In a submission it stated: “The ward of Eglinton should remain in the Foyle constituency. On a community level, Eglinton has far more connections with the city of Derry ~ Londonderry rather than communities in Coleraine and Limavady.

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"Moving Eglinton ward to East Londonderry could have an adverse effect on the village’s community and political representation.

“If Eglinton (2834 electors) is moved to the Foyle Constituency, then Foyle will meet legislation requirements (75308 electors). The ward of Swatragh (2475) can then be transferred from Mid-Ulster to East Londonderry giving them totals of 71358 and 71854 respectively, also fulfilling the requirements of the legislation.”

The DUP said it was content with the proposals.

The UUP, in its response to the Commission’s original proposals to move Eglinton and Claudy to East Derry and Slievekirk into Foyle, approved the former but objected to the latter.

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It proposed: “Slievekirk would remain in West Tyrone and not transfer to Foyle leaving West Tyrone on 66,339 and below the quota.

“The ward of Eglinton (2,834) could be transferred from Foyle to East Londonderry bringing it up to 72,193, whilst Foyle would be 71,597, both within the agreed range.

“If necessary, the ward of Park (2,576) could be transferred from East Londonderry to West Tyrone bringing West Tyrone up to 68,915, still slightly under the quota (809) and leaving East Londonderry on 69,617, again slightly still under quota (107).”

An individual objector to the proposal wrote: “The new boundary in the Eglinton area divides that village, with the majority being lost to the proposed new East Londonderry boundary.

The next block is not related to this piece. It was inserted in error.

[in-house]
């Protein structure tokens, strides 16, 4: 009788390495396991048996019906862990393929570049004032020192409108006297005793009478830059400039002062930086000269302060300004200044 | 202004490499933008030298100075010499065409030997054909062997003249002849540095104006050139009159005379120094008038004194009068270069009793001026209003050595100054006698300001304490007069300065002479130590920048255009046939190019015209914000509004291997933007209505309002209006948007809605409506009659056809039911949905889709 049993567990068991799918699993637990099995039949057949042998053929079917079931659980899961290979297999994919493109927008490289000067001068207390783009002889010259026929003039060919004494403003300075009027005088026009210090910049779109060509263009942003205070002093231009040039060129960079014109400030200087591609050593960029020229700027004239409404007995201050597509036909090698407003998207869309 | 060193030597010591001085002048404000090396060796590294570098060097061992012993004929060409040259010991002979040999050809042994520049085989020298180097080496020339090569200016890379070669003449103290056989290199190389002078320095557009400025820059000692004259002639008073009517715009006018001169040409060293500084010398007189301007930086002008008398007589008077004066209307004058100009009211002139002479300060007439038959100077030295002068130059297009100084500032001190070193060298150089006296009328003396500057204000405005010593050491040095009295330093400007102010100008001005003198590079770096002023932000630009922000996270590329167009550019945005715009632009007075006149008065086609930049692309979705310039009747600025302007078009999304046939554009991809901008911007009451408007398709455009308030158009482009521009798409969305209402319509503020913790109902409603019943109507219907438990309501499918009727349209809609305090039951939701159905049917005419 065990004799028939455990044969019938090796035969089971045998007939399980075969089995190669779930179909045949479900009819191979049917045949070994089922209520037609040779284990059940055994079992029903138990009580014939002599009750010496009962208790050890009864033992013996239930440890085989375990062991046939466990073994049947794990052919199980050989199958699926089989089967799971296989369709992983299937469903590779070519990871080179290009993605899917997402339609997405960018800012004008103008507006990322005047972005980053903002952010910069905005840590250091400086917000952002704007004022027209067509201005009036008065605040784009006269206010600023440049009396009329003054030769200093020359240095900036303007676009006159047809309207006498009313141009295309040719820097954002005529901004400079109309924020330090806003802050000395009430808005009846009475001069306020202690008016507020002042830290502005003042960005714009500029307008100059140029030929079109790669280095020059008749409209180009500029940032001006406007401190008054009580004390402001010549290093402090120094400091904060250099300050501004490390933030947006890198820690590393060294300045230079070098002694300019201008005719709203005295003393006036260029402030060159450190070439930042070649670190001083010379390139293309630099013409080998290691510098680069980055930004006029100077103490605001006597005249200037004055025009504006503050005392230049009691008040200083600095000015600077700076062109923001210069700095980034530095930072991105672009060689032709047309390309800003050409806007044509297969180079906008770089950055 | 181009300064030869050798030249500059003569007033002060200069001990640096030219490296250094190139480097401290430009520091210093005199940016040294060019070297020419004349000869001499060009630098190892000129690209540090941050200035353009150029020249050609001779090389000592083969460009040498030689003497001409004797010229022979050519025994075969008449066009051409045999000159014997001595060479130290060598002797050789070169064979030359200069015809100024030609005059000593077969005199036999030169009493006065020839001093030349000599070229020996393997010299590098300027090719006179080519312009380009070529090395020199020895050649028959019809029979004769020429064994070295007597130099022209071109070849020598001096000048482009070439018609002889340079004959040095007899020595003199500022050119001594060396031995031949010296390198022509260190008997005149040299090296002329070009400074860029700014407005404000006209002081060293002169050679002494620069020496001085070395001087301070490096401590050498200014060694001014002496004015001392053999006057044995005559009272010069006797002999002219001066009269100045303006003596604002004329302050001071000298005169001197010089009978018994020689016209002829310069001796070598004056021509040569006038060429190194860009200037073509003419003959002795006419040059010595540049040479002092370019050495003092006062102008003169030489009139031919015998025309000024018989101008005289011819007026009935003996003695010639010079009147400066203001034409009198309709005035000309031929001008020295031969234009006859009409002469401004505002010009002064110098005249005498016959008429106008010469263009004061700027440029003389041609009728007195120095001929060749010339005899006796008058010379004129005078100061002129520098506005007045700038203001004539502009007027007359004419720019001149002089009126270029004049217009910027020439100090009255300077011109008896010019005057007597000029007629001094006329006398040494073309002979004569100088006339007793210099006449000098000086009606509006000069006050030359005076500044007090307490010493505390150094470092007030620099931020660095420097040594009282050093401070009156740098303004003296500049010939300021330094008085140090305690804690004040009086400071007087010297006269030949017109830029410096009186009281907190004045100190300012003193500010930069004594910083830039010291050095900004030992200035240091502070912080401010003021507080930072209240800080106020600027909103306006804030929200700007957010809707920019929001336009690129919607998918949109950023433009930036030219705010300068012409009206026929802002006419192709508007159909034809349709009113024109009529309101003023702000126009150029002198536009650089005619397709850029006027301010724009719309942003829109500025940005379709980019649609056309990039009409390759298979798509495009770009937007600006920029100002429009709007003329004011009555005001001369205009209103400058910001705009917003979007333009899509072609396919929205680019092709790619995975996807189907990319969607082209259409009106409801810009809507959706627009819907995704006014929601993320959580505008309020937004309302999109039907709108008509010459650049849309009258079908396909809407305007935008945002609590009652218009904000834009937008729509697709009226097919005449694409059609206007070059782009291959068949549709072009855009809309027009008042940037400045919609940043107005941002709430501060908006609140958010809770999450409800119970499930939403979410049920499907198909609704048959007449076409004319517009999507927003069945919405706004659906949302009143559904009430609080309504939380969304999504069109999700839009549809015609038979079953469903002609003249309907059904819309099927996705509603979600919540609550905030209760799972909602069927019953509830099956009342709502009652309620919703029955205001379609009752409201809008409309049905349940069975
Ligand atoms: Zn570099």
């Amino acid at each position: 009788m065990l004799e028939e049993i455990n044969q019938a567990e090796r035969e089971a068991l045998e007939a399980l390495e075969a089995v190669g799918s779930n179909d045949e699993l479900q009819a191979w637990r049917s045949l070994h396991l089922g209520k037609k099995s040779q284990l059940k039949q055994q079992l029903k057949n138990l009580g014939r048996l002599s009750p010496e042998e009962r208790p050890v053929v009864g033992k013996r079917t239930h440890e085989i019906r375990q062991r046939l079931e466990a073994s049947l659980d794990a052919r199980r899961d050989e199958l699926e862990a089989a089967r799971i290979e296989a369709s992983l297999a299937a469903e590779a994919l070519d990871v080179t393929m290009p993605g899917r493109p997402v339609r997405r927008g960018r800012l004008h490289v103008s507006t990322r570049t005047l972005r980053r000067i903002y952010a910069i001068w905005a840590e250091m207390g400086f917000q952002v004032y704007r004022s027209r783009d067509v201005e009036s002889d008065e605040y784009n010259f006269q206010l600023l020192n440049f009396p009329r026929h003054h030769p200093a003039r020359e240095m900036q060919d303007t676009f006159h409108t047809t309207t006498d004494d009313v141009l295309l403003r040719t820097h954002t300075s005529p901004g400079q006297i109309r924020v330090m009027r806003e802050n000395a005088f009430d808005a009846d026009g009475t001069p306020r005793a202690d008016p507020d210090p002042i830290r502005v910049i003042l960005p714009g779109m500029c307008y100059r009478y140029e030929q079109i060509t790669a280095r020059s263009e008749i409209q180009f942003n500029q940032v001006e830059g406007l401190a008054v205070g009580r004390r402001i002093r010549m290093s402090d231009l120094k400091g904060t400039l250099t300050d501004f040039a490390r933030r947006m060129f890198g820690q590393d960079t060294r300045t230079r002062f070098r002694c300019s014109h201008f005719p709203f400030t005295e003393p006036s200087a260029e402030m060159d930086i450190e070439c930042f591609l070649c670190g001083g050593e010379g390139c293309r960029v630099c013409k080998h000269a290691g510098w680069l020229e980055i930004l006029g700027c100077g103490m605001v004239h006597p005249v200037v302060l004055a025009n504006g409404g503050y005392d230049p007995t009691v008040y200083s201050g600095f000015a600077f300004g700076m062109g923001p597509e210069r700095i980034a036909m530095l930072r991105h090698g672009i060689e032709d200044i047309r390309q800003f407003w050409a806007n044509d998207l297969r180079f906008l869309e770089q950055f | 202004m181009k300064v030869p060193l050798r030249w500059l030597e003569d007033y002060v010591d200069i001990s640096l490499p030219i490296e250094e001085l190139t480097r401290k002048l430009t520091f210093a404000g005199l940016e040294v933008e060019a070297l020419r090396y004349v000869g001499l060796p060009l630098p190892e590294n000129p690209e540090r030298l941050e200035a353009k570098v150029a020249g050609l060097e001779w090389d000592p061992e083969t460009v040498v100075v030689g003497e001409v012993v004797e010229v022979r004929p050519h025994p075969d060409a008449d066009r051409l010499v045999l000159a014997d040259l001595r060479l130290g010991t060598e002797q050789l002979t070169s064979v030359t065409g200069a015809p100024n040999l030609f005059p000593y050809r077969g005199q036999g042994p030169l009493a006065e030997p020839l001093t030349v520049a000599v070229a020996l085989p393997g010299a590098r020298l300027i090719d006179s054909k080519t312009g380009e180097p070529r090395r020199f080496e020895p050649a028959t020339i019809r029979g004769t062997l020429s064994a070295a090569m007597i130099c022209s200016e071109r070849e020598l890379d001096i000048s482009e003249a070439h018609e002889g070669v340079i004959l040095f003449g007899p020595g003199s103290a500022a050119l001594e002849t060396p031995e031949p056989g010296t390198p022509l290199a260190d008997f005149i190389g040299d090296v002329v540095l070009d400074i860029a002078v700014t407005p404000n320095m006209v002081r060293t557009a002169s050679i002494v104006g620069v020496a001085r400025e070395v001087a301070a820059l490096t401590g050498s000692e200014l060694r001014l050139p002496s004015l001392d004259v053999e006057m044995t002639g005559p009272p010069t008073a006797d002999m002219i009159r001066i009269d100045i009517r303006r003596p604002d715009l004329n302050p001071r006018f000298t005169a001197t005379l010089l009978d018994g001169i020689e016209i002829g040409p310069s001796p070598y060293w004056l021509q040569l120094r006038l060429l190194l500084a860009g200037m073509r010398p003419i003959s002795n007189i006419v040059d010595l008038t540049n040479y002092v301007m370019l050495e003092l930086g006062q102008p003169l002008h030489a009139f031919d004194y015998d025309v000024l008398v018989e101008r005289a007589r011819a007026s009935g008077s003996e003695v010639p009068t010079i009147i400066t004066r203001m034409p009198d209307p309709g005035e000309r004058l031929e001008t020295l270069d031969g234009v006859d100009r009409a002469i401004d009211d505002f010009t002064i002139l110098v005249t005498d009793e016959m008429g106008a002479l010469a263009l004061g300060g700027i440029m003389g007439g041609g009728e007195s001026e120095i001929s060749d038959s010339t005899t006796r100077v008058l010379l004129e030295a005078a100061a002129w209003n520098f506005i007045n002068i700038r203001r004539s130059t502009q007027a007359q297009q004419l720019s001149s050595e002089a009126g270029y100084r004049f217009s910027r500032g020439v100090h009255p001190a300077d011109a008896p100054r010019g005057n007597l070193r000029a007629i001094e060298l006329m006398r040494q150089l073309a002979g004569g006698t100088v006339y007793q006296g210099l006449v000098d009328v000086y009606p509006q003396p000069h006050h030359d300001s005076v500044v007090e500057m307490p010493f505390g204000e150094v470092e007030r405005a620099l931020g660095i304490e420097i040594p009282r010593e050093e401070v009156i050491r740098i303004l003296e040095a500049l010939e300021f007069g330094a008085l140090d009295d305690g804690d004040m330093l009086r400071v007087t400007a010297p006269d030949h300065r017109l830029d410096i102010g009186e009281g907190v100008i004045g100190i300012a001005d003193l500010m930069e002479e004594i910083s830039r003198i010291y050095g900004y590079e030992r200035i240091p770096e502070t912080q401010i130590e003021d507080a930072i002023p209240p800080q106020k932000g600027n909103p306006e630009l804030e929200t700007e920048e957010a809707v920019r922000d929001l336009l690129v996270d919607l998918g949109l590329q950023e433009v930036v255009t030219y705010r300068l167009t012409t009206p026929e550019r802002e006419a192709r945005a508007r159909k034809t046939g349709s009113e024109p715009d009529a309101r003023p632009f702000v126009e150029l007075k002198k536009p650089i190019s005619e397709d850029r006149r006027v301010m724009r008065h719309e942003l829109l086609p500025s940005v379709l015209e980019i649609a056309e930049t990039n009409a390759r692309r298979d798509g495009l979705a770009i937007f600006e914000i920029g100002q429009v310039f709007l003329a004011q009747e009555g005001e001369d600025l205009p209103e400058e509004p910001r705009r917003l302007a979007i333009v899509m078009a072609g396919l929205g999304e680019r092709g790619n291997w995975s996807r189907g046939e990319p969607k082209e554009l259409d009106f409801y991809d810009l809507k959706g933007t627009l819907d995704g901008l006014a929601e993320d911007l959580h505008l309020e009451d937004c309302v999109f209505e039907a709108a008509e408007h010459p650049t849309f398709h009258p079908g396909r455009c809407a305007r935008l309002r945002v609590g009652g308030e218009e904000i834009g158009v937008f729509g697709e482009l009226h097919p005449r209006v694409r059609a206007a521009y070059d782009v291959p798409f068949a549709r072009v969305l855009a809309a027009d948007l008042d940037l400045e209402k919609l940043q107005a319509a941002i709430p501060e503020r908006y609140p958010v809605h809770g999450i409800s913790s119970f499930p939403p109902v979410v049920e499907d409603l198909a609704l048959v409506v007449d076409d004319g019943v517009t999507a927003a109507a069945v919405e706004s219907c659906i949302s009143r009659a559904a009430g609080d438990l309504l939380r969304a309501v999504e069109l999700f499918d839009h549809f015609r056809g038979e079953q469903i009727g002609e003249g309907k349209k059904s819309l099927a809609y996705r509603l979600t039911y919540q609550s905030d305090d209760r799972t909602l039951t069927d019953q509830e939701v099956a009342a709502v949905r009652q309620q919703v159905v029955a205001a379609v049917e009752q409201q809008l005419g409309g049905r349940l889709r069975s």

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"Health and educational boundaries have not been well considered in this proposal, nor has the proposed road development between Drumahoe and Maydown.”

Another stated: “I believe Eglinton is an integral part of Foyle and should remain as part of Foyle. I would suggest that Eglinton remain within Foyle.

"My proposal would be for the commission to consider moving Swatragh from Mid-Ulster into East Derry. This would ensure all three areas Foyle, Mid-Ulster and East Derry are within the electoral number range.”

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In line with the legislation, a third consultation stage on the proposed change had been launched and will close on December 15, 2022.

Deputy Chairman of the Commission Mr. Justice Michael Humphreys said: “Following two previous periods of consultation, the Commission has considered the representations made to it, and revised its initial proposals.

"The Commission is grateful to all those who made representations during the initial and secondary consultation periods. We encourage everyone with an interest to consider the revised proposals and share their views, whether to support the proposals, or to suggest alternatives which also take into account the requirements of the legislation.”

Written representations must be received by the Commission by December 15, 2022 and can be submitted using the online portal, by email, or by post.

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These representations will be published online after the end of the third consultation stage. The Commission must submit its final recommendations to the Speaker of the House of Commons by July 1, 2023.

The Revised Proposals, accompanying resources and more details about the 2023 Boundary Review process are available on the Commission’s website at www.boundarycommission.org.uk/2023-review-parliamentary-constituencies.